But there are existing bottlenecks that will result in crude remaining stranded in the Permian, resulting in further discounts for producers.
“There is an overall shortage of truck drivers due to the tight labor market, along with aging demographics and recruitment issues,” Rodgers said. “New entrants to the industry realize it’s not the most healthy thing to do.”
Increased frac sand shipments are also taking a toll on the total number of trucks available for hauling crude, Rodgers said.
An average well that consumes 10,000 mt of sand during the fracking period equates to 400 truckloads of sand that have to be delivered to the well site, Rodgers said.
“For the Permian Basin, we estimate about 5,000 trucking round trips a day, and this figure is expected to grow,” as output is projected to grow, Rodgers said.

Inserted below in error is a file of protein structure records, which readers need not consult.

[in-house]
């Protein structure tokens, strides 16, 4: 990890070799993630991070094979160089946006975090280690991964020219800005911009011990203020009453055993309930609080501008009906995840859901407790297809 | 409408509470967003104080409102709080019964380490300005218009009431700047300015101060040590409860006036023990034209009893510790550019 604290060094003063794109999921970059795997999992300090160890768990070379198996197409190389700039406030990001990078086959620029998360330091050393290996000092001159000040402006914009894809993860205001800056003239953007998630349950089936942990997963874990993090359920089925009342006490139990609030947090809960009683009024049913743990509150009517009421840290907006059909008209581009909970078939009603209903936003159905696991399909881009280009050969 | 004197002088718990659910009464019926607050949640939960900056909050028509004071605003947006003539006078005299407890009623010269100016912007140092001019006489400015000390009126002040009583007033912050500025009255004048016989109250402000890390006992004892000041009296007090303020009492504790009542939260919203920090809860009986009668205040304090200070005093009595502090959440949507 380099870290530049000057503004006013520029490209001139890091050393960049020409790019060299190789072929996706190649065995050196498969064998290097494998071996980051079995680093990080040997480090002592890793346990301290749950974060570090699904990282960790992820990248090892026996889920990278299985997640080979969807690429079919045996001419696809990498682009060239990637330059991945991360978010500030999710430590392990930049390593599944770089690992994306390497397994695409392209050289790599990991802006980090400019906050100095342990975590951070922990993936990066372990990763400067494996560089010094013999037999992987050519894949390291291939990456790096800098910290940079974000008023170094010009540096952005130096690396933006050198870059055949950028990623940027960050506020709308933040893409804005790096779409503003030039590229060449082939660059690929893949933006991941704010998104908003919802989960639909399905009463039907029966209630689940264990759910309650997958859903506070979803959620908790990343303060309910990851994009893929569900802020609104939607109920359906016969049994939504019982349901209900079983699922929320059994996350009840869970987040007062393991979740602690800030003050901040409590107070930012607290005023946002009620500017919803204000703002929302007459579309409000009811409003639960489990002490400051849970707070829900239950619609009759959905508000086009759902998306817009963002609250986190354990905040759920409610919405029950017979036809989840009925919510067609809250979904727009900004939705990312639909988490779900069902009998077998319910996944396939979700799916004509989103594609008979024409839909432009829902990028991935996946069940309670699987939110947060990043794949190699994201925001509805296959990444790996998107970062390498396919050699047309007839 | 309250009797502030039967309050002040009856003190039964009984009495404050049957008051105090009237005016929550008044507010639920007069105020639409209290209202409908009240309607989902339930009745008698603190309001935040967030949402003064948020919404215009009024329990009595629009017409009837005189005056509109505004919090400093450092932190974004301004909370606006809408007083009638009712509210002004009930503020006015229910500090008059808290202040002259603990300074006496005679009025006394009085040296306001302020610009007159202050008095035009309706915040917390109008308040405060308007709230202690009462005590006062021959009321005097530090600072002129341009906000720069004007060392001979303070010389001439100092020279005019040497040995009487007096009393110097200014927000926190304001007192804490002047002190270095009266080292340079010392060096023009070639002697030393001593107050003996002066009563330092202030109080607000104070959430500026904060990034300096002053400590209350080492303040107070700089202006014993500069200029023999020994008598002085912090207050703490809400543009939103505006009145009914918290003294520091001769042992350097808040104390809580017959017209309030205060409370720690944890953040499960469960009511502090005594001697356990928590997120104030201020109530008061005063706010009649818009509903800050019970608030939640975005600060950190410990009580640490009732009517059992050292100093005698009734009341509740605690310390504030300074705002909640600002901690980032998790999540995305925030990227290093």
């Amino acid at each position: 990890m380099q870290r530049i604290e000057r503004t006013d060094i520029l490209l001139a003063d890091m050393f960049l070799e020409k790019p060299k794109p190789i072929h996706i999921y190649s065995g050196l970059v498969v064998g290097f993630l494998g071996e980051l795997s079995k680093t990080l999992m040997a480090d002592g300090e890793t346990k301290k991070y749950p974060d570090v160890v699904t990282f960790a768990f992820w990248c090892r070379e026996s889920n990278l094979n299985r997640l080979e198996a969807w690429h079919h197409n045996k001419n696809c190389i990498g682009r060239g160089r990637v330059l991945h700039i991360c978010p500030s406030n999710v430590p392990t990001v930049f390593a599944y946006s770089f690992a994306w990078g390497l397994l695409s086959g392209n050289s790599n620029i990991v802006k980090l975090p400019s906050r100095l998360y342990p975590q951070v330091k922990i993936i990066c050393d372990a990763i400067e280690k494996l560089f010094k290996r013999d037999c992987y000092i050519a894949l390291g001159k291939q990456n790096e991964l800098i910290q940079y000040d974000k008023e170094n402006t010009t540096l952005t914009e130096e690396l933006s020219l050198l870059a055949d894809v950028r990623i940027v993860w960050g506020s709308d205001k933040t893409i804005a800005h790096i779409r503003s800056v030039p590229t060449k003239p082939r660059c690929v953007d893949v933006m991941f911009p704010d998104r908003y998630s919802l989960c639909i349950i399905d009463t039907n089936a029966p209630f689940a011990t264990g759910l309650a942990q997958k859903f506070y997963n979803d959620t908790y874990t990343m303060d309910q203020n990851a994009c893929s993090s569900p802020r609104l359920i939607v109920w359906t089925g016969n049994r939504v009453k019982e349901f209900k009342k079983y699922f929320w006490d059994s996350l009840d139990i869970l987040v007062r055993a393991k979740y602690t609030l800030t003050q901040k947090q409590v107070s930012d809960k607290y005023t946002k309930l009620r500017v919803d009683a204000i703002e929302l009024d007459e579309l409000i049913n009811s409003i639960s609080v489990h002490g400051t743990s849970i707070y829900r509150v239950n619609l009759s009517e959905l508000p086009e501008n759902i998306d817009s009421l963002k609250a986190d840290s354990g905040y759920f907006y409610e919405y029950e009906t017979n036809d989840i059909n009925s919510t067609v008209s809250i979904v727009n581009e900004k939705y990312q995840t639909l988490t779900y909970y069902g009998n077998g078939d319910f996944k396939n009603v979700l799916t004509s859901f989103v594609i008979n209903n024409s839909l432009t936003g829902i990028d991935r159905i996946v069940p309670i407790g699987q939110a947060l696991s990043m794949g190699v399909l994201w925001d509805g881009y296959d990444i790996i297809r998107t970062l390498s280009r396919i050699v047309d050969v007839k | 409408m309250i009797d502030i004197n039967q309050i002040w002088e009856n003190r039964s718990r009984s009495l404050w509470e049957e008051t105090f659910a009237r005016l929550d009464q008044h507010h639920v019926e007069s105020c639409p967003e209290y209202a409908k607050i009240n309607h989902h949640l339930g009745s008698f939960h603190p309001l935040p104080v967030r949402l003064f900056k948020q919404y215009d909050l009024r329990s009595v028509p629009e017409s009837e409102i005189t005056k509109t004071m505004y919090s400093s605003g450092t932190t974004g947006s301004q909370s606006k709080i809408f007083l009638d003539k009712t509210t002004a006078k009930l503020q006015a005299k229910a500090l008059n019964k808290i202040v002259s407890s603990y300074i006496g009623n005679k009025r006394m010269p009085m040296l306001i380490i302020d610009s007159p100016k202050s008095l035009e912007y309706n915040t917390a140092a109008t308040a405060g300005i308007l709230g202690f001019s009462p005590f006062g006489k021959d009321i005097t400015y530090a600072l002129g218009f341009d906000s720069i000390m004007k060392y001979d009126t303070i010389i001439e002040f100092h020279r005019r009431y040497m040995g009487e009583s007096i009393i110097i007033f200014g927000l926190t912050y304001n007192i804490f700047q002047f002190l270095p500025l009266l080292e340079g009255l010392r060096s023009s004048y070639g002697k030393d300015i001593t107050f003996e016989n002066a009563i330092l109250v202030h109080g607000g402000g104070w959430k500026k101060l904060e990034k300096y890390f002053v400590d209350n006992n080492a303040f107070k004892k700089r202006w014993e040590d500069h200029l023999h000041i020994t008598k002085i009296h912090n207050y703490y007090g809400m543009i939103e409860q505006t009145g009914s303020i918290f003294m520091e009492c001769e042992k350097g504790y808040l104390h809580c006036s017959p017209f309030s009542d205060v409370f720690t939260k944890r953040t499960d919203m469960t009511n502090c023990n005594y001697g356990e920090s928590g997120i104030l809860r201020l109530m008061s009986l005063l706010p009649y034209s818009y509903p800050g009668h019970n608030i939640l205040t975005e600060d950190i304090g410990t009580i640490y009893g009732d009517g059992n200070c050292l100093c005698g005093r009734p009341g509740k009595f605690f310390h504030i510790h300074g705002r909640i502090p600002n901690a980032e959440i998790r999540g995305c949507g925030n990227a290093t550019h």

Plains, which is already trucking volumes from the Permian, sees limited opportunities for offering CBR services.
“None of the facilities are geared toward moving large volumes from the Permian,” Chiang said last week.
“They are transloading facilities which handle frac sands, too, and unlike the Bakken, where it is a truck-in, rail-out situation, which helps when loading a unit train, in the Permian it is a materially different scenario,” Chiang said.
Intra-basin build up
Oryx Midstream, which focuses on building gathering systems in the Permian and Delaware and delivering it to long-haul pipeline hubs in Midland and Crane, Texas, is also expanding its system to increase takeaway capacity by 450,000 b/d.
The first phase of the new capacity will be operational by mid-July, CEO Brett Wiggs told Platts. The company is operating at maximum capacity of about 200,000 b/d, he said.
Work is underway to increase the company’s footprint and include producers in the northern Delaware Basin under the expansion, Wiggs said.
Also this summer, Plains will add 220,000 b/d of crude gathering at Wink, Texas, while Enterprise Products Partners will complete a 143-mile pipeline system to deliver 300,000 b/d of crude and condensate from the Delaware Basin to its Midland hub.